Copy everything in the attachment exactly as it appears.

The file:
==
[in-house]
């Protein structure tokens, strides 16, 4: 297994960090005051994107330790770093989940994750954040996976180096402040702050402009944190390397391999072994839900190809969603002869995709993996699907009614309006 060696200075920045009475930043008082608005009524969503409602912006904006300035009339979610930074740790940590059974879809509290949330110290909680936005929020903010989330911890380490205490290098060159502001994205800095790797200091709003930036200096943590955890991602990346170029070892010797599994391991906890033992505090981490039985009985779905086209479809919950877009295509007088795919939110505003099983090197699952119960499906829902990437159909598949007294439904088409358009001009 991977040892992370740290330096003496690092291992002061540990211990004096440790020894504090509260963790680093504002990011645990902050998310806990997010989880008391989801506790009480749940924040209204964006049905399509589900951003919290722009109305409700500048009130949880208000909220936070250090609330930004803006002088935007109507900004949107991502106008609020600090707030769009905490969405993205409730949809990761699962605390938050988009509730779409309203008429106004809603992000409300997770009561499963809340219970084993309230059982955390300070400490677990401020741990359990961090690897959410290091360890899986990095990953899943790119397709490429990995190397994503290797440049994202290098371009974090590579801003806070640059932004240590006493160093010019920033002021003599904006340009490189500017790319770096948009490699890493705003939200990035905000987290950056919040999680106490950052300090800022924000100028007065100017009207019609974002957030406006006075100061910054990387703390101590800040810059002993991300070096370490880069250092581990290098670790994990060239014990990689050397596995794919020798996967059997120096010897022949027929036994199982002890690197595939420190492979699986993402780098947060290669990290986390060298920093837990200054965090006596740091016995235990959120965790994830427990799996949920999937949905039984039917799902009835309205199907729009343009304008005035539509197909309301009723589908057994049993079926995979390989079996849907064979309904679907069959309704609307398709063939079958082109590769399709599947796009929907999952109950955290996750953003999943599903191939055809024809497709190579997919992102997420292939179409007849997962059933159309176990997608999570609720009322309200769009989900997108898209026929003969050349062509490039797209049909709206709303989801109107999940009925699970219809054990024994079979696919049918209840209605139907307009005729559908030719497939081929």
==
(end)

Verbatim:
[in-house]
């Protein structure tokens, strides 16, 4: 297994960090005051994107330790770093989940994750954040996976180096402040702050402009944190390397391999072994839900190809969603002869995709993996699907009614309006 060696200075920045009475930043008082608005009524969503409602912006904006300035009339979610930074740790940590059974879809509290949330110290909680936005929020903010989330911890380490205490290098060159502001994205800095790797200091709003930036200096943590955890991602990346170029070892010797599994391991906890033992505090981490039985009985779905086209479809919950877009295509007088795919939110505003099983090197699952119960499906829902990437159909598949007294439904088409358009001009 991977040892992370740290330096003496690092291992002061540990211990004096440790020894504090509260963790680093504002990011645990902050998310806990997010989880008391989801506790009480749940924040209204964006049905399509589900951003919290722009109305409700500048009130949880208000909220936070250090609330930004803006002088935007109507900004949107991502106008609020600090707030769009905490969405993205409730949809990761699962605390938050988009509730779409309203008429106004809603992000409300997770009561499963809340219970084993309230059982955390300070400490677990401020741990359990961090690897959410290091360890899986990095990953899943790119397709490429990995190397994503290797440049994202290098371009974090590579801003806070640059932004240590006493160093010019920033002021003599904006340009490189500017790319770096948009490699890493705003939200990035905000987290950056919040999680106490950052300090800022924000100028007065100017009207019609974002957030406006006075100061910054990387703390101590800040810059002993991300070096370490880069250092581990290098670790994990060239014990990689050397596995794919020798996967059997120096010897022949027929036994199982002890690197595939420190492979699986993402780098947060290669990290986390060298920093837990200054965090006596740091016995235990959120965790994830427990799996949920999937949905039984039917799902009835309205199907729009343009304008005035539509197909309301009723589908057994049993079926995979390989079996849907064979309904679907069959309704609307398709063939079958082109590769399709599947796009929907999952109950955290996750953003999943599903191939055809024809497709190579997919992102997420292939179409007849997962059933159309176990997608999570609720009322309200769009989900997108898209026929003969050349062509490039797209049909709206709303989801109107999940009925699970219809054990024994079979696919049918209840209605139907307009005729559908030719497939081929």